Agreement on a ceasefire between the Government of the Democratic Socialist Republic of Sri Lanka and the Liberation Tigers of Tamil Eelam
(02-22-2002)
Posted by USIP Library on: February 25, 2002 and March 18, 2002
Source Name: Web site of the Norwegian Ministry of Foreign Affairs for text of the agreement.
Source Name: Embassy of Norway in Washington, D.C. for text of Annexes A and B via e-mail.
Source URL: www.odin.dep.no/ud/norsk/aktuelt/pressem/032171-290002/index-dok000-b-n-a.html
Date downloaded: February 22, 2002
Date e-mailed: March 13, 2002

Note: Paragraphs 3.2 through 3.6 have been moved from their position in the text on the web site to follow the numerical sequence. Text of Annexes A and B are inserted at the end of the agreement.

Statement by Mr. Jan Petersen, Foreign Minister of Norway: Announcement of Sri Lanka ceasefire
(02-22-2002)
Posted by USIP Library on: February 25, 2002
Source Name: Web site of the Norwegian Ministry of Foreign Affairs.
Source URL: www.odin.dep.no/ud/engelsk/aktuelt/pressem/032171-070011/index-dok000-b-n-a.html
Date downloaded: February 22, 2002

Related Publications

Sri Lanka’s Election Helps Cement the Rajapaksas’ Return to Power

Sri Lanka’s Election Helps Cement the Rajapaksas’ Return to Power

Wednesday, August 19, 2020

By: Jumaina Siddiqui; Tamanna Salikuddin; Vikram J. Singh

The Sri Lanka People's Front (SLPP) gained a parliamentary supermajority earlier this month in what was the first major election held in South Asia since the coronavirus pandemic began. The results solidified the political power of Prime Minister Mahinda Rajapaksa and his brother, President Gotabaya Rajapaksa, who had dissolved the previous parliament shortly after he was elected last year. USIP’s Jumaina Siddiqui, Tamanna Salikuddin and Vikram Singh look at whether the polls were free and fair, what the landslide victory means for Sri Lanka as the country continues its recovery from civil war, and how the election impacts South Asia.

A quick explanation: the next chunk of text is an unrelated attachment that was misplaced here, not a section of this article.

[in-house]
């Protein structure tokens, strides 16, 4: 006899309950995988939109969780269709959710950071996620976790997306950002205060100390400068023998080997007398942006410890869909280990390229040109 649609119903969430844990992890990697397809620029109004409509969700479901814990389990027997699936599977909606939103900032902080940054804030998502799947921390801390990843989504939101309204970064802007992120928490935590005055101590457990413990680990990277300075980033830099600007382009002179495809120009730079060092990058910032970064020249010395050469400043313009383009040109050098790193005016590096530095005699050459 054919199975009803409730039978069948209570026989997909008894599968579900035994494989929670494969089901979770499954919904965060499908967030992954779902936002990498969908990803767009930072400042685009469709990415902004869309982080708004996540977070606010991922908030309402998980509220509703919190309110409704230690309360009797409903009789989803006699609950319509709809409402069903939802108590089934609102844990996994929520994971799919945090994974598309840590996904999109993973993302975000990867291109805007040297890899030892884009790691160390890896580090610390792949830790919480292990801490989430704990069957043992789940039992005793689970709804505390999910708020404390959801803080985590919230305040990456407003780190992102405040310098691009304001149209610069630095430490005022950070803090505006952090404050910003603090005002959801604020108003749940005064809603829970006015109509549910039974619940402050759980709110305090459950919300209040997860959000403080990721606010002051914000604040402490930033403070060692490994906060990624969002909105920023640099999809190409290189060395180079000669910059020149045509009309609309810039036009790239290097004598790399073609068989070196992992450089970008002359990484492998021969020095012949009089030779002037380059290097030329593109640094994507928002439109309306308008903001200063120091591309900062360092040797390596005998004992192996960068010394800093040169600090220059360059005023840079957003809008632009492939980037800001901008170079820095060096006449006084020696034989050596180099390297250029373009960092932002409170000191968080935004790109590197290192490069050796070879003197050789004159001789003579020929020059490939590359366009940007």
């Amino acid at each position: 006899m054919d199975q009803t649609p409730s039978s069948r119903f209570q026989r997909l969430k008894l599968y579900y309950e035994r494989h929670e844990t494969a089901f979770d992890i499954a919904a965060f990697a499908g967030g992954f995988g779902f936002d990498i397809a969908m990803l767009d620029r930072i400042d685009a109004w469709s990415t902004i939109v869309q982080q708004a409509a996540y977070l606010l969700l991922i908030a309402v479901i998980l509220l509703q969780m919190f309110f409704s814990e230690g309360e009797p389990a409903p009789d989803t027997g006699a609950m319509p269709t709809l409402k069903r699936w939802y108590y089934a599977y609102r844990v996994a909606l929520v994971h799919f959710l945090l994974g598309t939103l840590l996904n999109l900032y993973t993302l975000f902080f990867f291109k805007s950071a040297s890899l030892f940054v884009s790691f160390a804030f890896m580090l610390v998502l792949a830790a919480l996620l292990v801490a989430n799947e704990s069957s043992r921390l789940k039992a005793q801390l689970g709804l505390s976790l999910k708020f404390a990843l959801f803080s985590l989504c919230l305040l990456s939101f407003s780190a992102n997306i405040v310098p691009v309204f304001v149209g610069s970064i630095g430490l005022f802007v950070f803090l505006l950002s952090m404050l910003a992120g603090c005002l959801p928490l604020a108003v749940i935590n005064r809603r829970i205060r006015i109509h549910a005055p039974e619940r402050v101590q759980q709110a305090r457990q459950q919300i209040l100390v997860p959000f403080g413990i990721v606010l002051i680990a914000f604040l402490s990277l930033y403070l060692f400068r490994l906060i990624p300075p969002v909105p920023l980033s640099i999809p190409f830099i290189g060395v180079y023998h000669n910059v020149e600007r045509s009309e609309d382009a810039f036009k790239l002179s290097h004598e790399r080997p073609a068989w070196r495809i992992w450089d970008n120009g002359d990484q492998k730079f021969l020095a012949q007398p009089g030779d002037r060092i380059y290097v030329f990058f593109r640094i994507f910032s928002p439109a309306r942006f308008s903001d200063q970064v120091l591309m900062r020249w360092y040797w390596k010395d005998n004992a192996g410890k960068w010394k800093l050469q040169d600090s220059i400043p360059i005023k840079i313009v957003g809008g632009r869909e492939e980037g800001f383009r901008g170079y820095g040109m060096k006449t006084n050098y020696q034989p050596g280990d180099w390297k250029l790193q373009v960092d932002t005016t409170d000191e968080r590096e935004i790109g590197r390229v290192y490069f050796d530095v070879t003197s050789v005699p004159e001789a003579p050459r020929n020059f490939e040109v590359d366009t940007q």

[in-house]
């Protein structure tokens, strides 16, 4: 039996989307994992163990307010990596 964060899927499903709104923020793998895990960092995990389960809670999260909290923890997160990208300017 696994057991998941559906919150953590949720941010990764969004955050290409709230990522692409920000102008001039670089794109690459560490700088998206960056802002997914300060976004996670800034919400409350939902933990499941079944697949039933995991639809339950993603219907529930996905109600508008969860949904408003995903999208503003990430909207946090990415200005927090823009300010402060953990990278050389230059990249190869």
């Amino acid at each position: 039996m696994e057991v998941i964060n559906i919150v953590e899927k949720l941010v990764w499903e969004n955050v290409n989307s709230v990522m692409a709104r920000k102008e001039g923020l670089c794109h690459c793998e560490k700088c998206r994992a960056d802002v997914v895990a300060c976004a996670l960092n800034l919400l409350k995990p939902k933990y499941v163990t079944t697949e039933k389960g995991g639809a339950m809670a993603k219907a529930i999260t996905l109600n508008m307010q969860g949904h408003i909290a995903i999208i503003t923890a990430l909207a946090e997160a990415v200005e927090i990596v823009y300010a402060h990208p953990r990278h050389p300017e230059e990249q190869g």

Type: Analysis and Commentary

Democracy & Governance

China’s Engagement with Smaller South Asian Countries

China’s Engagement with Smaller South Asian Countries

Wednesday, April 10, 2019

By: Nilanthi Samaranayake

When the government of Sri Lanka struggled to repay loans used to build the Hambantota port, it agreed to lease the port back to China for 99 years. Some commentators have suggested that Sri Lanka, as well as other South Asian nations that have funded major infrastructure projects through China’s Belt and Road Initiative, are victims of “China’s debt-trap diplomacy.” This report finds that the reality is...

Type: Special Report

Economics & Environment

Does Reconciliation Prevent Future Atrocities?

Does Reconciliation Prevent Future Atrocities?

Wednesday, September 27, 2017

By: Kate Lonergan

What are atrocity crimes, why and when do they arise, and how can peacebuilding practice help to prevent them? This report delves into the conceptual foundations of reconciliation and atrocity prevention in the context of Sri Lanka’s history of conflict and ongoing reconciliation process, analyzing institutional-level reconciliation efforts and drawing from a randomized field experiment in an interpersonal reconciliation program. It suggests that by understanding the conditions under which reconciliation is most effective, peacebuilding practice will be better placed to achieve its goals after violent conflict.

Type: Peaceworks

Reconciliation; Conflict Analysis & Prevention

View All Publications